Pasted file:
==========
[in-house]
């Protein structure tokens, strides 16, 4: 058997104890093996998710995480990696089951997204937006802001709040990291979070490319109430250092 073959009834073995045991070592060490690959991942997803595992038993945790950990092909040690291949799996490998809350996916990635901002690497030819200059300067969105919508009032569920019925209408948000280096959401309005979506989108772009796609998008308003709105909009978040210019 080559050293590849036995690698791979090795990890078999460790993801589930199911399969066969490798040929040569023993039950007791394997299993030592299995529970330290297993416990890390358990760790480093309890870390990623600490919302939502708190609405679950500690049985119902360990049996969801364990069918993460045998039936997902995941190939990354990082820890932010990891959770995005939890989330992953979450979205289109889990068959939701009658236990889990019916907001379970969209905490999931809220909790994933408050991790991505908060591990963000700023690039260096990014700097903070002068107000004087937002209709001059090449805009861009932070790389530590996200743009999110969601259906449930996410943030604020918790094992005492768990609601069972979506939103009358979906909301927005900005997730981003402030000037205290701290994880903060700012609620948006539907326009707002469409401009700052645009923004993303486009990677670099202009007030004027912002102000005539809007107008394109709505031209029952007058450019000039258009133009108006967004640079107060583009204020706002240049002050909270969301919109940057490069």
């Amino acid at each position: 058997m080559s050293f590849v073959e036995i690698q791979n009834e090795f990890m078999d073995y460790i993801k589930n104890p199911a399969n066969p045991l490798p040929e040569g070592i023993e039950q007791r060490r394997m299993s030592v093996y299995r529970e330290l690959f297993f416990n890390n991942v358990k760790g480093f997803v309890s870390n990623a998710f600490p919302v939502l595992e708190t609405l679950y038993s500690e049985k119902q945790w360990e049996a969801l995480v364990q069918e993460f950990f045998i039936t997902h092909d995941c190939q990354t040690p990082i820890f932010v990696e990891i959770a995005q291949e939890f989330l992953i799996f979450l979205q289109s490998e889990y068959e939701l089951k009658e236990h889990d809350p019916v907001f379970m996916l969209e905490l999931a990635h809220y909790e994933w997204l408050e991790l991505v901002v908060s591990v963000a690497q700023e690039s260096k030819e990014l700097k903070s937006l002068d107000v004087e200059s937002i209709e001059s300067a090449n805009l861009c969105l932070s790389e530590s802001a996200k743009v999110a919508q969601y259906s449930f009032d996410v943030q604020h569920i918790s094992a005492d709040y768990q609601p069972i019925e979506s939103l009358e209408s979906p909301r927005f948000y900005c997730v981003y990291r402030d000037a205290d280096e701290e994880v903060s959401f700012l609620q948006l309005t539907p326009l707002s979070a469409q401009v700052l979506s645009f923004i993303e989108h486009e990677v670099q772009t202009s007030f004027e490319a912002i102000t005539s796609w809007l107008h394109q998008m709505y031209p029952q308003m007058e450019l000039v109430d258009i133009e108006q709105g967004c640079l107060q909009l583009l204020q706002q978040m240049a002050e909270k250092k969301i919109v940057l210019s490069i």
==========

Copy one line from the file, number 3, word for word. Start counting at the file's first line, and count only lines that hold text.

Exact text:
């Amino acid at each position: 058997m080559s050293f590849v073959e036995i690698q791979n009834e090795f990890m078999d073995y460790i993801k589930n104890p199911a399969n066969p045991l490798p040929e040569g070592i023993e039950q007791r060490r394997m299993s030592v093996y299995r529970e330290l690959f297993f416990n890390n991942v358990k760790g480093f997803v309890s870390n990623a998710f600490p919302v939502l595992e708190t609405l679950y038993s500690e049985k119902q945790w360990e049996a969801l995480v364990q069918e993460f950990f045998i039936t997902h092909d995941c190939q990354t040690p990082i820890f932010v990696e990891i959770a995005q291949e939890f989330l992953i799996f979450l979205q289109s490998e889990y068959e939701l089951k009658e236990h889990d809350p019916v907001f379970m996916l969209e905490l999931a990635h809220y909790e994933w997204l408050e991790l991505v901002v908060s591990v963000a690497q700023e690039s260096k030819e990014l700097k903070s937006l002068d107000v004087e200059s937002i209709e001059s300067a090449n805009l861009c969105l932070s790389e530590s802001a996200k743009v999110a919508q969601y259906s449930f009032d996410v943030q604020h569920i918790s094992a005492d709040y768990q609601p069972i019925e979506s939103l009358e209408s979906p909301r927005f948000y900005c997730v981003y990291r402030d000037a205290d280096e701290e994880v903060s959401f700012l609620q948006l309005t539907p326009l707002s979070a469409q401009v700052l979506s645009f923004i993303e989108h486009e990677v670099q772009t202009s007030f004027e490319a912002i102000t005539s796609w809007l107008h394109q998008m709505y031209p029952q308003m007058e450019l000039v109430d258009i133009e108006q709105g967004c640079l107060q909009l583009l204020q706002q978040m240049a002050e909270k250092k969301i919109v940057l210019s490069i």